The German-headquartered manufacturer of electrical cables supplies Volkswagen and other customers from its Lviv plant – cables previously made at the company’s Czech subsidiary until rising local wages sent the company looking for a lower-cost production site in 2004. Wages are now on the rise in Ukraine as well, but the plant’s proximity to EU customers still argues in favor of staying put instead of relocating to even cheaper Asian labor markets.

“Good eyesight and medical permission to stand all day are our main demands,” says Ihor Prokopchuk, managing director of KWL’s Lviv plant. Before cables began coming off the line in Lviv, the company sent 20 skilled workers for training in the Czech Republic. Today new workers are trained on the job, standing at the production line. It usually takes three months for a new hire to get up to speed and begin earning full salary. Workers at the plant make average or above-average wages for Lviv: 150 euros or more a month.

KWL is also looking to the city’s trade schools for new blood, offering internships on the cable assembly line to students. But as Prokopchuk admits, many young people “don’t have the patience for this kind of work – they look for better opportunities.”

Those opportunities are far more available to university graduates, which is why one high-tech company is investing heavily in training potential employees.

SoftServe, one of the largest software developers in Eastern Europe, last year launched “SoftServe University,” a training center for up to 50 university students at its Lviv headquarters. The training is free of charge.

Founded in 1993, SoftServe employs more than 700 people in Ukraine and the United States and is the biggest outsourcing software company in Ukraine, but it’s not the only one in Lviv. The city is home to some 10 IT firms with up to 200 employees, dozens of smaller operations, and hundreds of freelance programmers.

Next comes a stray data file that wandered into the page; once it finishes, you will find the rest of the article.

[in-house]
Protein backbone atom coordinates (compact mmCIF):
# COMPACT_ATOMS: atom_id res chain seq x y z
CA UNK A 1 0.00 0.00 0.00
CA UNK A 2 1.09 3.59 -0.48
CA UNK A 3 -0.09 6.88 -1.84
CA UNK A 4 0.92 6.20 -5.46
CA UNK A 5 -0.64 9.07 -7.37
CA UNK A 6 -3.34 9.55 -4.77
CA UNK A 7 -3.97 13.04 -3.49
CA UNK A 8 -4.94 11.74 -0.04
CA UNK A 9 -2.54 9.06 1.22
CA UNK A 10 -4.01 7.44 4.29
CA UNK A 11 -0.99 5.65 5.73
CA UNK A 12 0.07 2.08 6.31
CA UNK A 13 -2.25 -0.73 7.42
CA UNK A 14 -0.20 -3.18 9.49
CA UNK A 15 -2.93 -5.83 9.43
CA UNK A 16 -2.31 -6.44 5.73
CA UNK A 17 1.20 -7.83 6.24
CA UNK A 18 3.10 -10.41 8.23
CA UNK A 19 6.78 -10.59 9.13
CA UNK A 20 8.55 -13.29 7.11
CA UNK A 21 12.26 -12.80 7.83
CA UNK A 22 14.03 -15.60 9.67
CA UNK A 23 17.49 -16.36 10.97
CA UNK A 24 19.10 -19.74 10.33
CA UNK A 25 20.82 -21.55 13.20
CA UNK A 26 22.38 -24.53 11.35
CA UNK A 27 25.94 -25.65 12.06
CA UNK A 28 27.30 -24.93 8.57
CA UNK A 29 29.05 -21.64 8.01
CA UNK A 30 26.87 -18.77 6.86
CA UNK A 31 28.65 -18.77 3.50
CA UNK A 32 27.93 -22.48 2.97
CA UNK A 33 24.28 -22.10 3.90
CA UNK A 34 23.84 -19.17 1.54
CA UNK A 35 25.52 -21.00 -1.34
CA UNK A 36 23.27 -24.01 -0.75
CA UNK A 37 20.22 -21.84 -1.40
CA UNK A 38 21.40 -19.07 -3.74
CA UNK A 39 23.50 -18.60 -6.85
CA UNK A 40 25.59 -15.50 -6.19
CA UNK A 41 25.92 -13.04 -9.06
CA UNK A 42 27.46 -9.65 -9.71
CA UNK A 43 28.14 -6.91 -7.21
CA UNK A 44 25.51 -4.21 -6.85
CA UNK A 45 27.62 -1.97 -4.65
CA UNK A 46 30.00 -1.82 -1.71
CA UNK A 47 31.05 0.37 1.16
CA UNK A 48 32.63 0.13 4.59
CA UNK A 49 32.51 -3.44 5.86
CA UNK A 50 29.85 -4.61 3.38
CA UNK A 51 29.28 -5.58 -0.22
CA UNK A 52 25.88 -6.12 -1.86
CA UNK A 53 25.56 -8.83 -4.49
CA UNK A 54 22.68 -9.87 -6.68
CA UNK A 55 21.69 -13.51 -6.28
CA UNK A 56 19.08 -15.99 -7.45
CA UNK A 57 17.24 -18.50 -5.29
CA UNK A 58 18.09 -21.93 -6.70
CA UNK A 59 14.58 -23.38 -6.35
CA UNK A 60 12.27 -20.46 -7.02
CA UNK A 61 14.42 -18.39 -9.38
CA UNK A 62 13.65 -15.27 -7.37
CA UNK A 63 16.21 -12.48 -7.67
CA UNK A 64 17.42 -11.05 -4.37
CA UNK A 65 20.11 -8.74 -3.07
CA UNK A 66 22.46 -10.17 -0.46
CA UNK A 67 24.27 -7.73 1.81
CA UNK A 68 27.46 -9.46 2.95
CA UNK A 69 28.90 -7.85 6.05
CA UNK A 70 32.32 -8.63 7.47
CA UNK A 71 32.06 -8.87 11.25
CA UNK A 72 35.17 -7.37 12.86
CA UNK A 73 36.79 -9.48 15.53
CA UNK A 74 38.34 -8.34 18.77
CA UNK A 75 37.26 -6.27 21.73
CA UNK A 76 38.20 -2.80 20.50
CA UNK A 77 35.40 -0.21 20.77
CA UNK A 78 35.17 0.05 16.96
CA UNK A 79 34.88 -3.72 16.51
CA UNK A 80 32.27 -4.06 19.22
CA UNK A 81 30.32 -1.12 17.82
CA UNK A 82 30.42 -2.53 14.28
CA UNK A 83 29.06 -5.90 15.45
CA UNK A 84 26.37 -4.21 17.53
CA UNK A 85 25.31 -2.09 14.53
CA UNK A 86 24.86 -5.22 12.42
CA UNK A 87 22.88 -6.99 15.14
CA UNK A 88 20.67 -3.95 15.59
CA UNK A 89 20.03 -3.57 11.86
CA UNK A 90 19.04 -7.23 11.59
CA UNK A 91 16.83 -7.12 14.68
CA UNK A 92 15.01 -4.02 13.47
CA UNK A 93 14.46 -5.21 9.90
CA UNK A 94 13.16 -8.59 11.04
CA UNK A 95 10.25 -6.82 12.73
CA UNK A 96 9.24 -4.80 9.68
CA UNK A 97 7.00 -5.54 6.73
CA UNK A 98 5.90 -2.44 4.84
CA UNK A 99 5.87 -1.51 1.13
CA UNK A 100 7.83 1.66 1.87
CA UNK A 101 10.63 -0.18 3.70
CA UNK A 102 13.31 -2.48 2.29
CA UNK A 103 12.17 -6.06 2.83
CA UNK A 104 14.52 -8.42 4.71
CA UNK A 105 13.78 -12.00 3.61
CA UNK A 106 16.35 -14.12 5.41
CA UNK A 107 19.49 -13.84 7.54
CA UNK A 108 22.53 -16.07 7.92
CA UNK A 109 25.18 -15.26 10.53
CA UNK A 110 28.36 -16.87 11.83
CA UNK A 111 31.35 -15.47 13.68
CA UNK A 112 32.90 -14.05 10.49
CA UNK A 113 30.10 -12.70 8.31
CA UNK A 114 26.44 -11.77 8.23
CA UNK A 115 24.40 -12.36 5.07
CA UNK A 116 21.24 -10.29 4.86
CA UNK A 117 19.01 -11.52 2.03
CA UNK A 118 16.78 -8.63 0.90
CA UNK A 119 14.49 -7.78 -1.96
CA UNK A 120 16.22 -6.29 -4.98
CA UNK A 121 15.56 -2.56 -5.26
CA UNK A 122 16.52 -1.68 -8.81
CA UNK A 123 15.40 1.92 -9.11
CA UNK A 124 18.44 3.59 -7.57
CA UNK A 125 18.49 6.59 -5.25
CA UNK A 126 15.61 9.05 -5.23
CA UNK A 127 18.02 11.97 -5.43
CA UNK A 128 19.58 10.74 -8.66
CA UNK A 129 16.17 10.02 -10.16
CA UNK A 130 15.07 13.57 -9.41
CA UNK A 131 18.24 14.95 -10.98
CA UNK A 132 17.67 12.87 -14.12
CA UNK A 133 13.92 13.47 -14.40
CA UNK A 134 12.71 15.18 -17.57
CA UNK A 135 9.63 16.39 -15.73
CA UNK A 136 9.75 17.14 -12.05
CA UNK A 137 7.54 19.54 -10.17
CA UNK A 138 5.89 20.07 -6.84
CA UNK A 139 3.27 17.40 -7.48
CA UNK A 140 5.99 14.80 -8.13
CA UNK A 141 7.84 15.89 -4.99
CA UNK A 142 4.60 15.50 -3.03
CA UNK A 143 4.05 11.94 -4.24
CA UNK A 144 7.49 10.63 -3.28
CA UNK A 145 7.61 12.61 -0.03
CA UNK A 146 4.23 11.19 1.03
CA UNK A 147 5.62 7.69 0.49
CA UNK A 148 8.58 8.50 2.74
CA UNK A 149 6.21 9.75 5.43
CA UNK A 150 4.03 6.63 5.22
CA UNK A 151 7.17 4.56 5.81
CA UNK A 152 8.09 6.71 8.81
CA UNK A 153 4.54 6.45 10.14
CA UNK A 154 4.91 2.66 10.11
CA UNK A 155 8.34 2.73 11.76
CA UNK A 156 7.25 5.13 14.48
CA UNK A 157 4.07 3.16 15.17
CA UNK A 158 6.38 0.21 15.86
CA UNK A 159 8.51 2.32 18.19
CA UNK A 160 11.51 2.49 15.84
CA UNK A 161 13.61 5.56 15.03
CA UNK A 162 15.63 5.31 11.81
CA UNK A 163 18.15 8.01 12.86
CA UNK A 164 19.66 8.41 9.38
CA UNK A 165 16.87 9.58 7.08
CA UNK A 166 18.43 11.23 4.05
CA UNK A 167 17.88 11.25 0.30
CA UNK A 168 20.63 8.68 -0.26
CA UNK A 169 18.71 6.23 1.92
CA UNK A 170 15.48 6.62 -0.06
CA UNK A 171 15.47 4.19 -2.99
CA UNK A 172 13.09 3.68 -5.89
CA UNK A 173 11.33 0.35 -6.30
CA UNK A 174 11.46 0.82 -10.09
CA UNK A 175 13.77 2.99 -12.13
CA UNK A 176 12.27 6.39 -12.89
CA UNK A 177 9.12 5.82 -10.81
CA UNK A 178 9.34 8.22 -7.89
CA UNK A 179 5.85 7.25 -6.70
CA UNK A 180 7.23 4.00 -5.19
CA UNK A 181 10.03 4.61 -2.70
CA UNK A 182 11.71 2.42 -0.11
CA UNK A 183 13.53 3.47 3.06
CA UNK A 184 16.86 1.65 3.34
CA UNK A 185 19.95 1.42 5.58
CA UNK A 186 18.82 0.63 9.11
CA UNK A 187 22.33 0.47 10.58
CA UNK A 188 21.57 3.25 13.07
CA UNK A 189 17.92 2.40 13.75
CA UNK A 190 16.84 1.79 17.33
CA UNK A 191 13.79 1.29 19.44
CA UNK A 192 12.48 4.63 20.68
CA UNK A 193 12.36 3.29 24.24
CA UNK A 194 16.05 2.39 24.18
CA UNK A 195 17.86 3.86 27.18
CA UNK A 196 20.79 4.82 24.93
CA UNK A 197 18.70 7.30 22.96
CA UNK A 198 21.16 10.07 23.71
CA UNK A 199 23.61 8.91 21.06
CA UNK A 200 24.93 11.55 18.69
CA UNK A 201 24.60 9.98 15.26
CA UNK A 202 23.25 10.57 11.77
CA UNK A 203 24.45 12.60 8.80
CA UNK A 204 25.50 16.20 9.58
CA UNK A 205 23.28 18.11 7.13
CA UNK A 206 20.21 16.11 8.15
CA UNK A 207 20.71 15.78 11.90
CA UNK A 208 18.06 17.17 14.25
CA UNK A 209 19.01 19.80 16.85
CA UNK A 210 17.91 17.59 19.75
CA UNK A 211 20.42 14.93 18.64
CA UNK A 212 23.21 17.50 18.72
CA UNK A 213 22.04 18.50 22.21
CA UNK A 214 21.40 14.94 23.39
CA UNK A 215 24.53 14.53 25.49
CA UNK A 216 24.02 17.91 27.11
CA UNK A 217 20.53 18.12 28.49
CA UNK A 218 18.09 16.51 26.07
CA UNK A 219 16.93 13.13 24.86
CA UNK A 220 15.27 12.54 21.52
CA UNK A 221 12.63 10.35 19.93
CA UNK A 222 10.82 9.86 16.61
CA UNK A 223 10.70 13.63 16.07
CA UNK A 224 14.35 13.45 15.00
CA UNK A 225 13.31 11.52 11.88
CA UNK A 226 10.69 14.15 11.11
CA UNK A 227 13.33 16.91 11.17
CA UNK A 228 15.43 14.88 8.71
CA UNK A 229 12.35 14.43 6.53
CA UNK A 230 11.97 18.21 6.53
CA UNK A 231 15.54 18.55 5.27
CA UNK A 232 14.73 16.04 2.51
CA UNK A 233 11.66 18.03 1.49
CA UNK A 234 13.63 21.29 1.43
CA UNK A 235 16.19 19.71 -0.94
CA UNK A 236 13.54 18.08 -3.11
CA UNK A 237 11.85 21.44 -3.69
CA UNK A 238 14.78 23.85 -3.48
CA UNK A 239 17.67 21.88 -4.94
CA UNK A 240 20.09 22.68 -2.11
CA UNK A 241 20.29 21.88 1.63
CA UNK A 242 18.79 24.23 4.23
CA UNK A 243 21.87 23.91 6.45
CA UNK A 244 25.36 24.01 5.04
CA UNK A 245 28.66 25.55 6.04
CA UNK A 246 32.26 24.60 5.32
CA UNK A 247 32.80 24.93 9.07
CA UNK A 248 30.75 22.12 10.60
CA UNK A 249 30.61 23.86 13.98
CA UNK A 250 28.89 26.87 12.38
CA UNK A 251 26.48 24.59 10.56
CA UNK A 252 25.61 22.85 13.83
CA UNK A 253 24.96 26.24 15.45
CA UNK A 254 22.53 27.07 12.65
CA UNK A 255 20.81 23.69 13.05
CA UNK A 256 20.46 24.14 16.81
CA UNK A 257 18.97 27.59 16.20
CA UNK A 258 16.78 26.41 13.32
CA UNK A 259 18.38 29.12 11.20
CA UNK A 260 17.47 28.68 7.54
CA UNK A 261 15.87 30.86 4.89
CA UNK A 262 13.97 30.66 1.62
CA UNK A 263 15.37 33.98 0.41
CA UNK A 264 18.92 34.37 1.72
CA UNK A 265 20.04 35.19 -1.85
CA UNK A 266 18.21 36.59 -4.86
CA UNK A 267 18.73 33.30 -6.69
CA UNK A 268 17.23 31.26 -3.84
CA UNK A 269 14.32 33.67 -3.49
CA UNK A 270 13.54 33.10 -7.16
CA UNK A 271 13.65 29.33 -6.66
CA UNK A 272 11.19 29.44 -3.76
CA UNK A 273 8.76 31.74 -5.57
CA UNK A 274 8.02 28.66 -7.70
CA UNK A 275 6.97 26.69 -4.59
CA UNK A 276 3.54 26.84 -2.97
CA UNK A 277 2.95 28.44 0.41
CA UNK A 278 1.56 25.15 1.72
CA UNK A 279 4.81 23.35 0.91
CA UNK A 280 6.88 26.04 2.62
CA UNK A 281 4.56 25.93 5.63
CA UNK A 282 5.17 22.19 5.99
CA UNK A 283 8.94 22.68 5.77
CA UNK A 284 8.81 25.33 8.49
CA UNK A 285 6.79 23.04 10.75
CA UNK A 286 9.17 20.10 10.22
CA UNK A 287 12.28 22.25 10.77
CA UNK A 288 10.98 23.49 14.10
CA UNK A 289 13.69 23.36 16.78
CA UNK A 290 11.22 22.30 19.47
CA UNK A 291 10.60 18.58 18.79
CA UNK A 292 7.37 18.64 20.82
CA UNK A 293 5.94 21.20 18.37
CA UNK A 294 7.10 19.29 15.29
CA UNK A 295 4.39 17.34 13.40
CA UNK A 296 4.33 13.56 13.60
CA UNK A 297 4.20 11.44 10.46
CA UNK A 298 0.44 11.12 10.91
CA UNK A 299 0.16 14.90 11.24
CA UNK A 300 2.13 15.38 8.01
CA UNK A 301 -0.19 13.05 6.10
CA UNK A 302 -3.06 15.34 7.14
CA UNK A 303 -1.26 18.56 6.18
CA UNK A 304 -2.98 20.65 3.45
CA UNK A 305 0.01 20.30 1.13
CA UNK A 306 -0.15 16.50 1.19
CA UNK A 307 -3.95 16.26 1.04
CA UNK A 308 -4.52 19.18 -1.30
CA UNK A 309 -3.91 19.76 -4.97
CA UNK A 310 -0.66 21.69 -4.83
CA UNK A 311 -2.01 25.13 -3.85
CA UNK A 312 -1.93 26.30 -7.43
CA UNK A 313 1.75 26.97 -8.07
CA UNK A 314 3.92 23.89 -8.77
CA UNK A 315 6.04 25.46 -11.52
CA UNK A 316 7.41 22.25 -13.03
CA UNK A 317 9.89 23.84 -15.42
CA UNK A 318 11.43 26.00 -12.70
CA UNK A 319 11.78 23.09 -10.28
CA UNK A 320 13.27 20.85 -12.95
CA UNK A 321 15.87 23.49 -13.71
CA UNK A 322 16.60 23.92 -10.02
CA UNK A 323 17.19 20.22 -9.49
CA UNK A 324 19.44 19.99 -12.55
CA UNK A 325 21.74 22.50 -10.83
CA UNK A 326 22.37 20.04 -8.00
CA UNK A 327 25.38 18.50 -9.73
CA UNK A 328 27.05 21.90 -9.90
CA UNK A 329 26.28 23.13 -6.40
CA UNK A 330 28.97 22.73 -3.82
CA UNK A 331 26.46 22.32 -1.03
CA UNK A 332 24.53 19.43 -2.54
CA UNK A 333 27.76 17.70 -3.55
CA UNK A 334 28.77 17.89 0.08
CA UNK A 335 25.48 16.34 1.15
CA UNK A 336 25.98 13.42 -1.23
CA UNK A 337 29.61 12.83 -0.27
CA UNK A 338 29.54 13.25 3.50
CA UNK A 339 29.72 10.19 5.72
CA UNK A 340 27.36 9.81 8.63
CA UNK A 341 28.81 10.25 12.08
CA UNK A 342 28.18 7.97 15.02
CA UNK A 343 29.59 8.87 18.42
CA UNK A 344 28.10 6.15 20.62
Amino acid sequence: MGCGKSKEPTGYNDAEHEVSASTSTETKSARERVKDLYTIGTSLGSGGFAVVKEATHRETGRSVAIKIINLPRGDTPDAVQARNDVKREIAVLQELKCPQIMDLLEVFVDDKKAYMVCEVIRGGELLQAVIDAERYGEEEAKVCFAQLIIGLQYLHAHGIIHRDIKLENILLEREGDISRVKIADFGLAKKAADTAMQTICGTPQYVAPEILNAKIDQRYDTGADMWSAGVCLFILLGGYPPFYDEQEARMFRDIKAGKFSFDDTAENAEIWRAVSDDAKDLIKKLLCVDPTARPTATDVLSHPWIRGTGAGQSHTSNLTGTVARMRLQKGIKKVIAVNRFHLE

The comparatively cheap and well educated labor force provides a global advantage for SoftServe and its competitor IT outsourcing companies in Lviv. Wages in the city and Ukraine are rising though, and wages in the high-tech industry are competitive: young professionals at SoftServe can earn double the salary of an assembly-line worker.

Ukraine has recorded average economic growth of 7.4 percent annually since 2000, and average salaries the past two years have soared by over 20 percent annually.

High-Tech Vineyards

The company’s vice president for human resources smiles as he replies to a question about the competition from Asian labor.

Workers assemble electrical products at a KWL plant.

Workers assemble electrical products at a KWL plant.

“We won’t compete with them in areas where they are stronger – in making easier processes bigger and faster,” Ihor Pasemko says. SoftServe fills a market niche at the high end of the IT industry. “That’s why we recruit people with higher education: otherwise we would lose the competition with China.”

Soviet planners singled out the Lviv region as an electronics center, primarily for military customers. Pasemko believes that the region retains its good reputation in this field despite a decade of brain drain. “Continuity is what is important for our success,” he says. “Grapes grow both in Spain and India. But have you ever heard about Indian wine?”

Trade schools and universities face global reforms. Higher education is already moving to harmonize programs and degree requirements with European Union standards, with vocational schools next in line to follow suit. Another challenge for educators is the population implosion: the under-15 population has fallen steadily since 1990. In 2005, according to UNESCO, the number of secondary-school students was 85 percent of the 1999 level.

More than 100,000 students attend 50 institutions of higher education and 60 trade schools in Lviv and the surrounding region, making the city a leading educational and research center in Ukraine. Regional authorities’ strategy for the coming years is to attract more foreign students who will pay more than local students and spread the reputation of the area’s schools.

“We can deliver knowledge, but it’s not enough. Professors’ and teachers’ English, dormitory facilities, must be improved if we really want to compete on the global level,” Khobzey says.

The current crop of just a few hundred foreign students, mostly from the Middle East and East Asia, came to Lviv for medical and higher technical studies, not to polish a manual trade. Still, with vocational training that is in far better shape than in some other ex-Soviet countries, Ukraine’s industrial future will take its chances.